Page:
The Ministry of Earth Sciences (MoES) has proposed a National Mission on monsoon towards developing reliable dynamic models for forecasting the monsoon over the next three to five-year period through a multi-institutional effort.
Though the focus will chiefly be on seasonal forecast, the mission will include aspects of short (up to 3 days) and medium-range (up to a week) predictions as well.
The currently operational model for long-range or seasonal forecast used by the India Meteorological Department (IMD) is not a dynamic one but a statistical one. It uses a set of historically determined atmospheric variables with significant statistical correlations to the total rainfall received by the country as a whole during June-September.
However, improving and perfecting statistical models will not form part of the mission, Dr. Ajit Tyagi, Director-General of the IMD, clarified. The IMD has also been using open source dynamic models such as the Global Forecasting System (GFS) and the Weather Research & Forecasting (WRF) System of the U.S. for limited area 3-day forecast as well as 5-day forecast, with some success.
The mission is yet to be formalised for it to be approved by the Planning Commission and then the Cabinet. “The details are being worked out,” said Shailesh Nayak, Secretary, MoES. “The project proposal is being prepared. In January, we had a meeting of people involved in model development and have a working knowledge of models. Mostly these are models developed elsewhere, such as the Climate Forecasting System (CFS) of the U.S. or that of the U.K. Met Office, but have been slightly modified to be applicable for monsoon prediction. All that activity is slowly getting into frame. But these atmospheric or ocean-atmosphere coupled models need to be improved greatly through a coordinated effort. We have to create a forum for that,” he added.
“There are enough models and enough people around. We are almost a critical mass [of atmospheric scientists] now. It is the right time to put in a concerted effort to improve monsoon prediction. Nobody else is going to do it for us,” said Sulochana Gadgil, honorary professor at the Centre for Atmospheric and Oceanic Sciences (CAOS), Indian Institute of Science (IISc), Bangalore. According to her, the initial focus of the mission will be atmospheric models. “Coupled models are not yet good enough. They get wrong sea-surface temperatures [SSTs] and predict more rain over cold oceans,” she added.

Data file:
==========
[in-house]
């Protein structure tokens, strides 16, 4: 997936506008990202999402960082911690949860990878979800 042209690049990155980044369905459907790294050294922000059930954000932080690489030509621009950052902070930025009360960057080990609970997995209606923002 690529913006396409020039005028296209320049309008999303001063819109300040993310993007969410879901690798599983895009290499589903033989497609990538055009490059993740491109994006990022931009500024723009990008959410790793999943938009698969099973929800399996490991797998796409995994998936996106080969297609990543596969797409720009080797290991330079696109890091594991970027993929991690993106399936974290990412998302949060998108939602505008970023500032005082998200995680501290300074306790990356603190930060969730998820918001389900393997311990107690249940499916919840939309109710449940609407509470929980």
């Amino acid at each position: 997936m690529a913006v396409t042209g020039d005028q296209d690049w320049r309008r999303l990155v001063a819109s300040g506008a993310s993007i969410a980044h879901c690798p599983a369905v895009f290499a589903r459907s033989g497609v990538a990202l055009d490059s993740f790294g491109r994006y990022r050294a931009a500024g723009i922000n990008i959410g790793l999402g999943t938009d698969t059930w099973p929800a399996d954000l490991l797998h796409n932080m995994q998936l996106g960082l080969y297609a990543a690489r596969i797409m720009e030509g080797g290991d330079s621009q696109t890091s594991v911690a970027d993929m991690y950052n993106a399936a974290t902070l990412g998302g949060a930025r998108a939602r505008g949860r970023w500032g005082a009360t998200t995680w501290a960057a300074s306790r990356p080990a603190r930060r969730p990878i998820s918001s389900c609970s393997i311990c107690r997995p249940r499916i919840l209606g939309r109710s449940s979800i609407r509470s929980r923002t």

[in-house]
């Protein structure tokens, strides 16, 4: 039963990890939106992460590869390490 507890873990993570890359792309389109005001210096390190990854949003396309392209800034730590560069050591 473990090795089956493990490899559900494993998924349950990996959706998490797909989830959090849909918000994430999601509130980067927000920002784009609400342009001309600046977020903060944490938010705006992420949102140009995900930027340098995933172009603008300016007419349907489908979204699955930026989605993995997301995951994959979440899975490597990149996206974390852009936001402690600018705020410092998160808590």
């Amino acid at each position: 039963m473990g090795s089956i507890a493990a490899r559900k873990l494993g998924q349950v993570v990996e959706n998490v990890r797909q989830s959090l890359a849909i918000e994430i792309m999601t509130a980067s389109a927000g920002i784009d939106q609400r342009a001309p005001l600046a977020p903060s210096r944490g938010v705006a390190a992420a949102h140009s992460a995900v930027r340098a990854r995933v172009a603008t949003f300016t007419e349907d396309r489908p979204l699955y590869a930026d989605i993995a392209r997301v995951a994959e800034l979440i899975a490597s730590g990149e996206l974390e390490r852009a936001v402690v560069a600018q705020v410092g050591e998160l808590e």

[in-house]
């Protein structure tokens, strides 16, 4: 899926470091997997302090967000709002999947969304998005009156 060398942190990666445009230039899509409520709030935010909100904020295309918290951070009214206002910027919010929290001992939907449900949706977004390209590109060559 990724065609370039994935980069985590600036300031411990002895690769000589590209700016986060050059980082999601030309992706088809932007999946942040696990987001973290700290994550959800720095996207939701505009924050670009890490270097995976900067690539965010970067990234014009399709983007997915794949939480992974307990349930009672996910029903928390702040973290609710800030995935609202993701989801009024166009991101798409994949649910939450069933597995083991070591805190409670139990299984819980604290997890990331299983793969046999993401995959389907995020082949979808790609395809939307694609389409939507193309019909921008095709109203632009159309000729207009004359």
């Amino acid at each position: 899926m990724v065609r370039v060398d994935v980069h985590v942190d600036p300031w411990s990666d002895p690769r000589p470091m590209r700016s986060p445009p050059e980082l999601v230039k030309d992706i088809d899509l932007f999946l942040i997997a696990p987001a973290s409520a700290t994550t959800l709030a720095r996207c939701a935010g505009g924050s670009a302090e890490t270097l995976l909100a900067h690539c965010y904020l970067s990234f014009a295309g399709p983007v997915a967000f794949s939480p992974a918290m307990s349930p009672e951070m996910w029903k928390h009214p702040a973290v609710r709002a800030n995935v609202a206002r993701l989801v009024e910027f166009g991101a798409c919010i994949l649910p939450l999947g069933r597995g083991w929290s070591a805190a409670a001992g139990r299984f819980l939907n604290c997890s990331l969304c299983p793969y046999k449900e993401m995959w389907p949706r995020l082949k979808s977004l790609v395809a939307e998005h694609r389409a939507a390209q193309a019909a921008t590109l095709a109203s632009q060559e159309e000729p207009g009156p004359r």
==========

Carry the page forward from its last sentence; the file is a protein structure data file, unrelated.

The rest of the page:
“There has also been no progress in the predictability of inter-seasonal and intra-seasonal variability in most models. They are not able to anticipate extremes of droughts and excess. For example, as Professor Nanjundiah has shown, as late as May, all except one atmospheric model predicted 2009 to be a normal to above normal monsoon, even though the El Nino predictions were right,” she points out.
“If we look at the [prediction] skill of most numerical models, we find that it is one of the lowest over the Indian region,” points out Professor Ravi Nanjundiah of the CAOS/IISc. “This certainly implies that a lot needs to be done in improving these models. This would involve a lot of experimentation with models, identify processes that are going wrong and try and fix them. This is easier said than done. Monsoon mission is a step in the right direction. But don't expect miracles overnight. This is going to be a long and hard grind. Today, the major problem we could be facing in tackling the problem is not of financial or computational resources; it is one of human resources,” he adds.
“I feel, it is a good initiative,” said M. Rajeevan of the National Atmospheric Research Laboratory of ISRO at Gadanki and formerly of the National Climate Centre at the IMD, Pune.
Last year Dr. Rajeevan and Professor Nanjundiah had shown how the various coupled models used in the Fourth Assessment Report (AR4) of the Inter-governmental Panel on Climate Change (IPCC) for projecting climate change failed to correctly reproduce the monsoon behaviour.